Canadian consumer price inflation has once again touched one of its target boundaries (2 per cent +/- 1 per cent). Consumer prices rose 1 per cent in the 12 months to June, following a 1.4 per cent increase in May.
Energy prices explain most of the drop. Energy prices rose 1.3 per cent between June 2009 and June 2010, having increased 6.2 per cent in the 12 months ending in May. Excluding energy, the CPI advanced 0.9 per cent in June, compared to 1 per cent in May. Read more
G20 nations must implement policies agreed at the latest summit, otherwise “large imbalances may re-emerge, with the attendant risk of disorderly adjustment.”
This from the Bank of Canada’s latest Monetary Policy Report, which finds Canadian growth “proceeding largely as anticipated” and risks to Canada’s economy roughly balanced. Read more
As expected, the Bank of Canada has just raised its overnight lending rate to 0.75 per cent, its bank rate to 1 per cent and its deposit rate to 0.5 per cent. Growth forecasts were reduced, however, and the bank now expects the economy to return to full capacity at the end of 2011, two quarters later than anticipated in April:
“The Bank expects the economic recovery in Canada to be more gradual than it had projected in its April MPR, with growth of 3.5 per cent in 2010, 2.9 per cent in 2011, and 2.2 per cent in 2012. This revision reflects a slightly weaker profile for global economic growth and more modest consumption growth in Canada. The Bank anticipates that business investment and net exports will make a relatively larger contribution to growth.” Read more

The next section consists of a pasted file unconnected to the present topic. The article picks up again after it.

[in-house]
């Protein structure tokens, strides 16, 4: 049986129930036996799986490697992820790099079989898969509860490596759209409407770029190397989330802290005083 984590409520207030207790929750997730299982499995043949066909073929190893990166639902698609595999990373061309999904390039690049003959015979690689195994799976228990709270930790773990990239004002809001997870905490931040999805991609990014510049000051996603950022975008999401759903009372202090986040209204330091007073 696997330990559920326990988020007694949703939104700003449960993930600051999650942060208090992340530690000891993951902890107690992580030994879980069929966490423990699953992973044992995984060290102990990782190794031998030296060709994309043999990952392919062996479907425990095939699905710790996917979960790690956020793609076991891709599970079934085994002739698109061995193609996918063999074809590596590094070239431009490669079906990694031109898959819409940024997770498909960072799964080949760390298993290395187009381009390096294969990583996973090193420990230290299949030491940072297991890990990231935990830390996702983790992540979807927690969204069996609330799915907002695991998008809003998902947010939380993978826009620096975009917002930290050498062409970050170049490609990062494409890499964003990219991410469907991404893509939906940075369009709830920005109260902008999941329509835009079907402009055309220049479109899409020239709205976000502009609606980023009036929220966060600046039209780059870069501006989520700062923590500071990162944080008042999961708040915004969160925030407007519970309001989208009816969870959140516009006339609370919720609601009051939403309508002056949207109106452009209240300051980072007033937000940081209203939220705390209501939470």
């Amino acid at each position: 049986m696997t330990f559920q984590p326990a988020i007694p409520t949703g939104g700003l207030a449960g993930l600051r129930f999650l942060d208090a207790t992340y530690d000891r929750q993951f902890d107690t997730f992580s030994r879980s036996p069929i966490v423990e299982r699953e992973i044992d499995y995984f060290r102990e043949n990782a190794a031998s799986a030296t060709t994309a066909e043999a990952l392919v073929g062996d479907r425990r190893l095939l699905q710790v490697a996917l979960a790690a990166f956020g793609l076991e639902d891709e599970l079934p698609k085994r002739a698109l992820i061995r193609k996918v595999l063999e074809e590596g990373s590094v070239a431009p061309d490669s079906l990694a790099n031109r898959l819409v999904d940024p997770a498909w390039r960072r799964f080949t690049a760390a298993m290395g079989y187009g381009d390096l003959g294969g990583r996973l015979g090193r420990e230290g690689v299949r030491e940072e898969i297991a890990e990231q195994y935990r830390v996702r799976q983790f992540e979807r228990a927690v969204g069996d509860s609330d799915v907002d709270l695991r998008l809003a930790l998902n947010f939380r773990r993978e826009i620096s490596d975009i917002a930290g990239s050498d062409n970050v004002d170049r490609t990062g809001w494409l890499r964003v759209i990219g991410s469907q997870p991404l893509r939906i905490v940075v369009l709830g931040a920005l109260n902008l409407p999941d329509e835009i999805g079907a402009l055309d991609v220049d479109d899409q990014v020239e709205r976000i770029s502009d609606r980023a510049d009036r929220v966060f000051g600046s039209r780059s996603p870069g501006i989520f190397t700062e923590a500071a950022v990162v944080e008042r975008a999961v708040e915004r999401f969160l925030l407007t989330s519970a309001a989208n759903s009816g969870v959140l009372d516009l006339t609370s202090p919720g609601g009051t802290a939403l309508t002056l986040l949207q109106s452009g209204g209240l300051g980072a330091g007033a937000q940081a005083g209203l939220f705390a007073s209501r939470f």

Canada’s is the third central bank in a week to cite increased downside risks to the economy. “The overall level of risks to Canadian financial stability has increased” in the past six months said the Bank of Canada’s financial stability review. Read more
“Fortune favours the bold,” the Bank of Canada governor said today, exhorting Canadian businesses to invest and engage with the new ‘multi-polar’ world, and promising to deliver price stability in return.
Perhaps it is this upbeat, confident tone that has convinced investors of further planned rate rises. For convinced they are, if swap rates are anything to go by. Canada’s six- and twelve- month overnight index swap rates have risen to their highest levels since 2008 this week, reports Business Week. Read more
By Bernard Simon in Toronto
Markets were watching the Bank of Canada’s interest rate announcement this morning for signs whether Mark Carney, the bank’s governor, would assert his independence from other central banks by raising rates, or stick to the message that this is no time for monetary tightening.
Mr Carney has done a little of each.
On one hand, the bank has raised its key overnight lending rate by a quarter percentage point to 0.5 per cent, the first rate increase by a G8 central bank since the onset of the global recovery, and the first in Canada since mid-2007.
However, the bank cautioned that further increases could not be taken for granted. Read more
By Bernard Simon in Toronto